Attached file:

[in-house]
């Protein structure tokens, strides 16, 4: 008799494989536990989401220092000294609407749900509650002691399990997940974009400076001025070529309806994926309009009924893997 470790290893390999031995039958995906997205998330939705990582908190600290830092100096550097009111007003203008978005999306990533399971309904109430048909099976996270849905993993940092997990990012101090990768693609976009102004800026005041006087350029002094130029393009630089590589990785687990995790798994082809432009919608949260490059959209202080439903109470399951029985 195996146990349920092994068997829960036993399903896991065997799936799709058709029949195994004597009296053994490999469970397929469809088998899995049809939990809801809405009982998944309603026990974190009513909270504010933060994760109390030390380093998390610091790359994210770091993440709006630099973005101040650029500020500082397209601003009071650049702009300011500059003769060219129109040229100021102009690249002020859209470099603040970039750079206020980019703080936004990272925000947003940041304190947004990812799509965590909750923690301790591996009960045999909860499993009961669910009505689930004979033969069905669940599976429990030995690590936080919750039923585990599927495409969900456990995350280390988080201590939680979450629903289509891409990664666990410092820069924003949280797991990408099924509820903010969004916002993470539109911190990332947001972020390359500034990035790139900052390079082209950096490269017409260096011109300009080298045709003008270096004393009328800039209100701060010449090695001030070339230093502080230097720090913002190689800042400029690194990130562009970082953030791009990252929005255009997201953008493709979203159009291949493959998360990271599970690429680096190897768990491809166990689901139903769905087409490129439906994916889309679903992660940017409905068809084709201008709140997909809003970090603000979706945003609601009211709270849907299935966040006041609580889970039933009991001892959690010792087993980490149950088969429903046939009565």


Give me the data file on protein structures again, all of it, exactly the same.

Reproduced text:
[in-house]
């Protein structure tokens, strides 16, 4: 008799494989536990989401220092000294609407749900509650002691399990997940974009400076001025070529309806994926309009009924893997 470790290893390999031995039958995906997205998330939705990582908190600290830092100096550097009111007003203008978005999306990533399971309904109430048909099976996270849905993993940092997990990012101090990768693609976009102004800026005041006087350029002094130029393009630089590589990785687990995790798994082809432009919608949260490059959209202080439903109470399951029985 195996146990349920092994068997829960036993399903896991065997799936799709058709029949195994004597009296053994490999469970397929469809088998899995049809939990809801809405009982998944309603026990974190009513909270504010933060994760109390030390380093998390610091790359994210770091993440709006630099973005101040650029500020500082397209601003009071650049702009300011500059003769060219129109040229100021102009690249002020859209470099603040970039750079206020980019703080936004990272925000947003940041304190947004990812799509965590909750923690301790591996009960045999909860499993009961669910009505689930004979033969069905669940599976429990030995690590936080919750039923585990599927495409969900456990995350280390988080201590939680979450629903289509891409990664666990410092820069924003949280797991990408099924509820903010969004916002993470539109911190990332947001972020390359500034990035790139900052390079082209950096490269017409260096011109300009080298045709003008270096004393009328800039209100701060010449090695001030070339230093502080230097720090913002190689800042400029690194990130562009970082953030791009990252929005255009997201953008493709979203159009291949493959998360990271599970690429680096190897768990491809166990689901139903769905087409490129439906994916889309679903992660940017409905068809084709201008709140997909809003970090603000979706945003609601009211709270849907299935966040006041609580889970039933009991001892959690010792087993980490149950088969429903046939009565």